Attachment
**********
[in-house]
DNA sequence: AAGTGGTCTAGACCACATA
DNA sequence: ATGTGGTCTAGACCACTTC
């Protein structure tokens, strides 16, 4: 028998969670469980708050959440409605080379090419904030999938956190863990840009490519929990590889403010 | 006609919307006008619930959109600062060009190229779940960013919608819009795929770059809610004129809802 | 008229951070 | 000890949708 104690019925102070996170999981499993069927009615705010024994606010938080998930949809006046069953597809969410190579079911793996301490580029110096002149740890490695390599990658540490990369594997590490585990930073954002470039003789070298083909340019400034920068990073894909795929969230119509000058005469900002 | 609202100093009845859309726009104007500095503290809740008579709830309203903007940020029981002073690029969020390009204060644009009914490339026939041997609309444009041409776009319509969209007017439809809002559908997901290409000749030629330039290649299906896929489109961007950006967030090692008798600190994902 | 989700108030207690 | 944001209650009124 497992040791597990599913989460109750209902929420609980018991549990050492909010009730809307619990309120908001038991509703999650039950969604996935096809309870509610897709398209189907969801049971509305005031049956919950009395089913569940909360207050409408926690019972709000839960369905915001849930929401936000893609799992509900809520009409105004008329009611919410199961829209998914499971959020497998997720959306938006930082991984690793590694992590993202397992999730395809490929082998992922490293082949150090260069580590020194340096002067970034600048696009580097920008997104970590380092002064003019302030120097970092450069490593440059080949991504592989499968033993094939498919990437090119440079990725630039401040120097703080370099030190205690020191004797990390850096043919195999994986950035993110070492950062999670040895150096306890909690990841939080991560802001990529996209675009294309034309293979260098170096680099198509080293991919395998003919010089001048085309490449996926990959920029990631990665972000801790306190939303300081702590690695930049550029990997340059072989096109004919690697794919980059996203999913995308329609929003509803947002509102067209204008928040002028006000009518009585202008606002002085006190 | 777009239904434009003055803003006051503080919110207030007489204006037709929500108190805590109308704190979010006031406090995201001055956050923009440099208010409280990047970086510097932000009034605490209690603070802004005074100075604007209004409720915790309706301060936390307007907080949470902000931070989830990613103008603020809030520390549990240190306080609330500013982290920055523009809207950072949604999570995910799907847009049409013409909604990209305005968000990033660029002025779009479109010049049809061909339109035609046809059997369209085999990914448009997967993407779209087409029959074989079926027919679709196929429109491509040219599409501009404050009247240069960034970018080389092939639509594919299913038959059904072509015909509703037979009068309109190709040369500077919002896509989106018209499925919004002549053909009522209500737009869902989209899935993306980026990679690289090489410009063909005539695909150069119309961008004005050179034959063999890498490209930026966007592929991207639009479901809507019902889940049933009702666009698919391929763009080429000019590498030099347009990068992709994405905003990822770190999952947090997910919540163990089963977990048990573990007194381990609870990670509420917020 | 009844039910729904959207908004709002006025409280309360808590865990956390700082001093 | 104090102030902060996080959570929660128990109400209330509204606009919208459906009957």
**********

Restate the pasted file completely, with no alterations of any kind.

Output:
[in-house]
DNA sequence: AAGTGGTCTAGACCACATA
DNA sequence: ATGTGGTCTAGACCACTTC
């Protein structure tokens, strides 16, 4: 028998969670469980708050959440409605080379090419904030999938956190863990840009490519929990590889403010 | 006609919307006008619930959109600062060009190229779940960013919608819009795929770059809610004129809802 | 008229951070 | 000890949708 104690019925102070996170999981499993069927009615705010024994606010938080998930949809006046069953597809969410190579079911793996301490580029110096002149740890490695390599990658540490990369594997590490585990930073954002470039003789070298083909340019400034920068990073894909795929969230119509000058005469900002 | 609202100093009845859309726009104007500095503290809740008579709830309203903007940020029981002073690029969020390009204060644009009914490339026939041997609309444009041409776009319509969209007017439809809002559908997901290409000749030629330039290649299906896929489109961007950006967030090692008798600190994902 | 989700108030207690 | 944001209650009124 497992040791597990599913989460109750209902929420609980018991549990050492909010009730809307619990309120908001038991509703999650039950969604996935096809309870509610897709398209189907969801049971509305005031049956919950009395089913569940909360207050409408926690019972709000839960369905915001849930929401936000893609799992509900809520009409105004008329009611919410199961829209998914499971959020497998997720959306938006930082991984690793590694992590993202397992999730395809490929082998992922490293082949150090260069580590020194340096002067970034600048696009580097920008997104970590380092002064003019302030120097970092450069490593440059080949991504592989499968033993094939498919990437090119440079990725630039401040120097703080370099030190205690020191004797990390850096043919195999994986950035993110070492950062999670040895150096306890909690990841939080991560802001990529996209675009294309034309293979260098170096680099198509080293991919395998003919010089001048085309490449996926990959920029990631990665972000801790306190939303300081702590690695930049550029990997340059072989096109004919690697794919980059996203999913995308329609929003509803947002509102067209204008928040002028006000009518009585202008606002002085006190 | 777009239904434009003055803003006051503080919110207030007489204006037709929500108190805590109308704190979010006031406090995201001055956050923009440099208010409280990047970086510097932000009034605490209690603070802004005074100075604007209004409720915790309706301060936390307007907080949470902000931070989830990613103008603020809030520390549990240190306080609330500013982290920055523009809207950072949604999570995910799907847009049409013409909604990209305005968000990033660029002025779009479109010049049809061909339109035609046809059997369209085999990914448009997967993407779209087409029959074989079926027919679709196929429109491509040219599409501009404050009247240069960034970018080389092939639509594919299913038959059904072509015909509703037979009068309109190709040369500077919002896509989106018209499925919004002549053909009522209500737009869902989209899935993306980026990679690289090489410009063909005539695909150069119309961008004005050179034959063999890498490209930026966007592929991207639009479901809507019902889940049933009702666009698919391929763009080429000019590498030099347009990068992709994405905003990822770190999952947090997910919540163990089963977990048990573990007194381990609870990670509420917020 | 009844039910729904959207908004709002006025409280309360808590865990956390700082001093 | 104090102030902060996080959570929660128990109400209330509204606009919208459906009957």